Any old R&D just won’t do

There is plenty of debate on how we use the R&D resources that we have in the UK, and whether there should be a common strategy to promote research. But this process is to a large extent back to front with respect to generating value. The real question is

From a businessman’s point of view, the country needs first-class companies with first-class products, and the ability to manage R&D as a means of generating profit.

Bringing more R&D into the system is an expensive and rather less effective answer to the problem. The most rewarding R&D is the product of an appropriately market-led business process. This is what we need to generate more of in the UK.

R&D is expensive, and must be managed cost effectively. The cost of badly managed R&D overruns rapidly, and key engineers are demotivated, leading to serious waste and lost opportunities.

Where should R&D be done? Essential technology should be nurtured in real centres of excellence, preferably in-house, even though this is expensive and difficult to sustain.

The next alternative is within or close to universities. It is a university’s role to teach and maintain excellent centres of knowledge. We can tap into their knowledge, and correspondingly feed the sustenance of more knowledge.

The Government’s support of ideas to bring together universities and industry is well-intentioned, but government-led bureaucracy does little to help industry/university relationships. Sadly, EU funding tends towards this direction.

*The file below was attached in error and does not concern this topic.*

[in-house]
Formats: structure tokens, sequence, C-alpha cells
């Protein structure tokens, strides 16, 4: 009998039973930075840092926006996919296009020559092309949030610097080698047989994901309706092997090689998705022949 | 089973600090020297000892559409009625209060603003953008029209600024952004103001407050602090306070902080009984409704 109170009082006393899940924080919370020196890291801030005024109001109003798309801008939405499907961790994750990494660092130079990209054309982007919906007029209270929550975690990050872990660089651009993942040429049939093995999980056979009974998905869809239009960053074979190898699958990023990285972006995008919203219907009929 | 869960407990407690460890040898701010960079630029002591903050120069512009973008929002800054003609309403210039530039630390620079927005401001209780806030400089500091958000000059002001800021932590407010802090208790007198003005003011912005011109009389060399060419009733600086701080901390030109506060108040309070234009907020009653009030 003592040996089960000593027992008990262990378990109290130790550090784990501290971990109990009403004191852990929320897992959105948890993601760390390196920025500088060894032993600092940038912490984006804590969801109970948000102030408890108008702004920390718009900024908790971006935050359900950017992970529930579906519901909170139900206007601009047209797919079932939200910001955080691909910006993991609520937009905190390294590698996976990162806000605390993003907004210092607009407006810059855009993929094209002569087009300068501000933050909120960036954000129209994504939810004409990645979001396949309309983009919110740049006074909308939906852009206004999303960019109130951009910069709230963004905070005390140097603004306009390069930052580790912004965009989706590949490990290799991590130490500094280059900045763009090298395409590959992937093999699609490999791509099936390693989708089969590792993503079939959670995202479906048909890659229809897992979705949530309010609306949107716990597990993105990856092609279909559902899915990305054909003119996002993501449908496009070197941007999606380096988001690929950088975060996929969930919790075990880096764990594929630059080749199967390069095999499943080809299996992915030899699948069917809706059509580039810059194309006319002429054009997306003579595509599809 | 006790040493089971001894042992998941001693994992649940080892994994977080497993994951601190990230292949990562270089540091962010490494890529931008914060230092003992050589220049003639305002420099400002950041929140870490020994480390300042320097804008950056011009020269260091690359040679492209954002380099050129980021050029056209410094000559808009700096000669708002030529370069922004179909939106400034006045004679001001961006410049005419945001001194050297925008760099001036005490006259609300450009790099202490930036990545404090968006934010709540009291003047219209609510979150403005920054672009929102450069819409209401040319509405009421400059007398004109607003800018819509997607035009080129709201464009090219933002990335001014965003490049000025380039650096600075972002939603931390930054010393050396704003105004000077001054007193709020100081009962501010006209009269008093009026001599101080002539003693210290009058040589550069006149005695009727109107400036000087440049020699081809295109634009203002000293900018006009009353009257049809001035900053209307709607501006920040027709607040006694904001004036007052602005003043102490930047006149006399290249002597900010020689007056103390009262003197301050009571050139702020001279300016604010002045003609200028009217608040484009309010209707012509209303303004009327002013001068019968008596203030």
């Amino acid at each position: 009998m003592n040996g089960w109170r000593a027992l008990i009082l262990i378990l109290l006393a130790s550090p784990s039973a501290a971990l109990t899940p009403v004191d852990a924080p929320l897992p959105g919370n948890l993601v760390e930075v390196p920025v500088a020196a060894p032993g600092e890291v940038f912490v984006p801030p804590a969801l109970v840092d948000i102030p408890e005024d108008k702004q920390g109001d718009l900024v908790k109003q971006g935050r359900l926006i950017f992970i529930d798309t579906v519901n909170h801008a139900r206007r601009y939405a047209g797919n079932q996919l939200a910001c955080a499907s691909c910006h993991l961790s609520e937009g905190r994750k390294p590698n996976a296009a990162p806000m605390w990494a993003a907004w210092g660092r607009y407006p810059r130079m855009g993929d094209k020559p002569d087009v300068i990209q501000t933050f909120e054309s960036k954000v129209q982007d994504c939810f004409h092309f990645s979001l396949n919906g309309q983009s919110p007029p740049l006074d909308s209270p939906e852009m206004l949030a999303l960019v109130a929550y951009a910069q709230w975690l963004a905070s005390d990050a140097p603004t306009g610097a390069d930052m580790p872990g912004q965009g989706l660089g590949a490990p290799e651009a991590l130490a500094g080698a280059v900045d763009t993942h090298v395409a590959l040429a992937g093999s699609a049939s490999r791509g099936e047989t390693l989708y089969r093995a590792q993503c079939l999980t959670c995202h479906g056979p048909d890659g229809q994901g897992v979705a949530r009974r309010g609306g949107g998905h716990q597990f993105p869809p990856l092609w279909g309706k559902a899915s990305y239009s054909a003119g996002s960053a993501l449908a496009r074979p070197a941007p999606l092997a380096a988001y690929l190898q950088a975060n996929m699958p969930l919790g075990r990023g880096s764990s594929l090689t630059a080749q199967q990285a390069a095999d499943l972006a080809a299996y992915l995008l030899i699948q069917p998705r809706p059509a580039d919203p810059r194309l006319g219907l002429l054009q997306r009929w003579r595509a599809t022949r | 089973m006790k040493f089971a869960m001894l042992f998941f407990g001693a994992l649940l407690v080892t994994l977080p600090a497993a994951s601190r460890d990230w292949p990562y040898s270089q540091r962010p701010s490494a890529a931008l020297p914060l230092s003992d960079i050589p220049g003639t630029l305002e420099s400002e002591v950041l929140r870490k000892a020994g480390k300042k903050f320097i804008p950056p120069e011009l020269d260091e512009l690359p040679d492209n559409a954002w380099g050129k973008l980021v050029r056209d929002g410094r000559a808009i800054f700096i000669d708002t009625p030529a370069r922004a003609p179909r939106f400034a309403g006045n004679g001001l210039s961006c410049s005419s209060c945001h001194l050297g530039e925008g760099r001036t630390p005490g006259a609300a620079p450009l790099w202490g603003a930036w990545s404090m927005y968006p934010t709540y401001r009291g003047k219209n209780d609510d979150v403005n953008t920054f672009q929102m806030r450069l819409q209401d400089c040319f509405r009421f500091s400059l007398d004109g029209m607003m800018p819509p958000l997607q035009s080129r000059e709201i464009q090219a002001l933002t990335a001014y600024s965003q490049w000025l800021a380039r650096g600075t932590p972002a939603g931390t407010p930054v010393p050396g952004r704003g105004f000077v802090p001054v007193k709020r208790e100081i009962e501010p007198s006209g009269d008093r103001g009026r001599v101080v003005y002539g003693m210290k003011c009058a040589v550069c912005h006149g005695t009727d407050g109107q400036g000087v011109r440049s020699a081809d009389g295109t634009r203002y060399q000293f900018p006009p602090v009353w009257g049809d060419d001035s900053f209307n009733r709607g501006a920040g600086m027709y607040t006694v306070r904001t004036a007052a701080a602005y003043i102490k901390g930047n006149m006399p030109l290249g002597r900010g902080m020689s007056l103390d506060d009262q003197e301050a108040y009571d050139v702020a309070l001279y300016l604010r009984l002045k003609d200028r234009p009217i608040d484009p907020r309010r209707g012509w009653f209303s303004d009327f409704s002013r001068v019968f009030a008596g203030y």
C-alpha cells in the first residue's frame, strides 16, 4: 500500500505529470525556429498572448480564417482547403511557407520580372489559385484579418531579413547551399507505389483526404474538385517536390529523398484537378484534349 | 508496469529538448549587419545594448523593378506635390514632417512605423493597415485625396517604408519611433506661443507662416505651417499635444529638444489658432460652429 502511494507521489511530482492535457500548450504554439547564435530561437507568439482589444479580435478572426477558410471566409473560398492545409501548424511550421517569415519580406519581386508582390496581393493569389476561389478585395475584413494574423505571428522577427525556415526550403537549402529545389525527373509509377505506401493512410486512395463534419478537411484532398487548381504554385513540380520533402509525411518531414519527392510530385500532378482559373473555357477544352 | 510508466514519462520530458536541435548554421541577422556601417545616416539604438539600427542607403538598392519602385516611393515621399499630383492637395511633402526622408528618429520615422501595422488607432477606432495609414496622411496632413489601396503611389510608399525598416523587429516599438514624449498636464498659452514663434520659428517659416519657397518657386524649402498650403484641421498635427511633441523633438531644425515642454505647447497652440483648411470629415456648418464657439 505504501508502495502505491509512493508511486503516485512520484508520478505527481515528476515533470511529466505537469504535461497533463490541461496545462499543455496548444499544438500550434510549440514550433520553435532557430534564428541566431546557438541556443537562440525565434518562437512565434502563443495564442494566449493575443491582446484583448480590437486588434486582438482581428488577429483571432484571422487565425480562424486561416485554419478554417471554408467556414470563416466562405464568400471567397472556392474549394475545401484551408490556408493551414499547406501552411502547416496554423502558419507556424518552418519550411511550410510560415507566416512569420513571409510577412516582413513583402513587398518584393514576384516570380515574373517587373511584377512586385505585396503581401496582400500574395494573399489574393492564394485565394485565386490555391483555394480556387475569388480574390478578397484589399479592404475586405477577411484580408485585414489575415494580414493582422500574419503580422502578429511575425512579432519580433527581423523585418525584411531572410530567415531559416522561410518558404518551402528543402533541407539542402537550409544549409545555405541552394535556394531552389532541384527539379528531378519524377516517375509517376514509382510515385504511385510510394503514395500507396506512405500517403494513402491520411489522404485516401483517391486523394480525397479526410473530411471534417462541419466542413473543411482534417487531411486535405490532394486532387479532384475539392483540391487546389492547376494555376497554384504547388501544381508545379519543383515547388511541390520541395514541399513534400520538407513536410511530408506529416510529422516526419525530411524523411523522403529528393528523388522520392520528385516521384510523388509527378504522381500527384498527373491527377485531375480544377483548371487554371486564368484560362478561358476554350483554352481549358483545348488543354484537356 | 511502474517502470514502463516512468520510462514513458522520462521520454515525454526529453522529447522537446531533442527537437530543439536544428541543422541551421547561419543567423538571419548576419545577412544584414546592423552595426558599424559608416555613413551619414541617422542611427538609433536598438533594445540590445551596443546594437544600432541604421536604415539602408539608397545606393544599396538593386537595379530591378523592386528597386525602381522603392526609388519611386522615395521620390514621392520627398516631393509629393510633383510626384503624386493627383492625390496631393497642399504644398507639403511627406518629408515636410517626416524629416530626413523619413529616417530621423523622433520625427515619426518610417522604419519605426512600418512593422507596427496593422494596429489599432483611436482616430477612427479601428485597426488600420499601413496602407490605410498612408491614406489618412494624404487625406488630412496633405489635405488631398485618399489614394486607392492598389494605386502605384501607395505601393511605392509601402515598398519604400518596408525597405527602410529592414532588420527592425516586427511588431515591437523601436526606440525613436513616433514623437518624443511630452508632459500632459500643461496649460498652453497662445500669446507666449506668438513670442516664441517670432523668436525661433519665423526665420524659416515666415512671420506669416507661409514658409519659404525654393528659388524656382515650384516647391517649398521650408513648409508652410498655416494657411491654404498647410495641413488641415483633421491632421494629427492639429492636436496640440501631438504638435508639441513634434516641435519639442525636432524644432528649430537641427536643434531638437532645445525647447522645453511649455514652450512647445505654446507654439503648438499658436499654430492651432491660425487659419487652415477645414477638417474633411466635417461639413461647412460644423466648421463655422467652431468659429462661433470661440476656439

R&D should not be done in customer laboratories. The common problem is wasteful competition between such laboratories and those of the supplier. For a government customer which cannot find appropriate expertise, it is much better to nurture a supplier, as is done in industry.

There is an important emphasis nationally on smaller companies, and their ability to develop high technology rapidly.

At the other end of the scale, with globalised companies, the role of innovation is much increased. They do not stay ahead for long, and can easily be left behind.

From an investor’s point of view, it should be the results of R&D, and the effectiveness of its management, that is recognised in a premium value for the company. If companies are fairly open about their medium-term strategies and policies for new products and R&D, the City is increasingly prepared to take this into account.

Alan Jones is chief executive of BICC and formerly chief executive and chairman of Westland. This is an edited version of a presentation given at the Royal Academy of Engineering